Kimi Raikkonen proved to be Mercedes' 'diamond geezer' in Monaco, celebrating the German marque's 200th grand prix with a convincing win on the streets of the principality.
Having secured pole position with a controlled lap in Sunday morning's second qualifying, the Finn was best placed to seize the advantage heading into Ste Devote for the first time, and so it proved, despite the best efforts of a fast-starting Fernando Alonso. The Renault driver had a quick look to the inside of Raikkonen's McLaren, as the leader locked both front wheels momentarily under braking, but Raikkonen was quick to cover the move and lead the field up the hill towards Casino Square.
It was an intact field in the Finn's wake too, the 18 starters all somehow avoiding the traditional first corner accident to fall into single file up Beau Rivage. They weren't all in the same order that they had assumed on the grid, however, for Mark Webber again made a poor getaway in the Williams, dropping from a potential third to fifth behind both Giancarlo Fisichella and Jarno Trulli. The Australian also came under threat from team-mate Nick Heidfeld, but just kept the German at bay into turn one.
Behind the two BMW-powered cars, the order remained largely the same, with David Coulthard having held off Michael Schumacher, and only Felipe Massa really making up ground, vaulting his Sauber into ninth at the expense of team-mate Jacques Villeneuve and Ferrari's Rubens Barrichello. By the end of the first lap, however, both Juan Montoya and Ralf Schumacher - forced to start 16th and 18th after their altogether different woes from Saturday - had begun to make ground, the Colombian already with both Minardis and both Jordans in his mirrors, as well as Schumacher's Toyota.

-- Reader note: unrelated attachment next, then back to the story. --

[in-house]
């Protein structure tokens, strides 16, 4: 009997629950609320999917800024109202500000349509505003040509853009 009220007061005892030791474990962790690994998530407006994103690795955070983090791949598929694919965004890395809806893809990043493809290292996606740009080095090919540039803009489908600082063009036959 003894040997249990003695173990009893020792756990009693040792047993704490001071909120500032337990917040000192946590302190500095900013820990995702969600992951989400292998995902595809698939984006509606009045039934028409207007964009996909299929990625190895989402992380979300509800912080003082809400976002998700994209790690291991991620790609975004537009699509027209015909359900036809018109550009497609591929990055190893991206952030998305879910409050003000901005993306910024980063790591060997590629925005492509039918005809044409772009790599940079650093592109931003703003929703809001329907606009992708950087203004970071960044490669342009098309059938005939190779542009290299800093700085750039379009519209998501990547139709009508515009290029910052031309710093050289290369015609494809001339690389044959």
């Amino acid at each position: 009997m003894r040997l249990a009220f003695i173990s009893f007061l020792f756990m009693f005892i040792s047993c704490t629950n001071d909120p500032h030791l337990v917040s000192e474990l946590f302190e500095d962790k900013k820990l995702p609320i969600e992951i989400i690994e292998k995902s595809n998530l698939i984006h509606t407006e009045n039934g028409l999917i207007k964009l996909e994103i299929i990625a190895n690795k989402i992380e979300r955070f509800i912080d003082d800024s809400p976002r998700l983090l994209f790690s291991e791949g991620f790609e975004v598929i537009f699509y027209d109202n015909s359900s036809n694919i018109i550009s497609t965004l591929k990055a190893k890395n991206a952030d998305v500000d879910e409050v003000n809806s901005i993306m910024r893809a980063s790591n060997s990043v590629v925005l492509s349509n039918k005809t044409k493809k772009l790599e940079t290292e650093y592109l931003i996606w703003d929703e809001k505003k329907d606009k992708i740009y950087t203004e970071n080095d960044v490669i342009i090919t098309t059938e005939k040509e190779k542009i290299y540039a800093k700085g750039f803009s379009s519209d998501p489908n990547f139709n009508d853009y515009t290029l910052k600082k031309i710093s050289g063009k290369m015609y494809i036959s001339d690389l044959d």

Aware of Alonso's potential, Raikkonen was clearly in no mood to hang about, starting his pursuit of fastest laps on the second tour and continuing to ease out a gap over the Spaniard that had reached three seconds by lap nine. Alonso tried to respond with a quick lap of his own in the midst of Raikkonen's escape, but it was the Finn who set the pace as the top three began to pull out a cushion over the pack snarled up behind Trulli's Toyota.
Traffic, always a problem on the tight streets, came into play by lap 15, with Narain Karthikeyan already hobbled by a misbehaving Jordan and team-mate Tiago Monteiro unable to live with the two Minardis. Raikkonen, however, only lost the merest hint of a second passing the slower cars, any deficit quickly regained as those behind him followed suit.
The Finn's first real 'problem' came when Christijan Albers spun his Minardi at Mirabeau - even though the McLaren was on the far side of the circuit at the time. The incident, which all but blocked the track, eventually brought out the safety car as Michael Schumacher, unsighted behind David Coulthard, collected the Red Bull car as it jumped on the brakes. Although neither car joined Albers in facing the wrong way, Schumacher's Ferrari lost its front wing and, in the delay while the German negotiated his own debris, half the field joined the queue. Coulthard, meanwhile, didn't even get to see the safety car, his rear suspension damaged in the collision.
The safety car remained out for two laps, but allowed the field to close back in on the leading McLaren before letting it lose again on lap 28. Raikkonen, however, appeared typically unflustered by the sight of cars in his mirrors once more - perhaps because neither of the two directly behind him was now blue-and-yellow.
Taking advantage of the reduced pace, Renault called both its cars in for fuel, queuing Fisichella behind Alonso to ensure both were serviced with as little delay as possible. Williams did likewise with Webber and Heidfeld, while Sauber called for just Massa and Minardi for Patrick Friesacher. Schumacher, meanwhile, was fitted with a new rear wing and sent on his way, now down in 13th spot, directly behind his younger brother.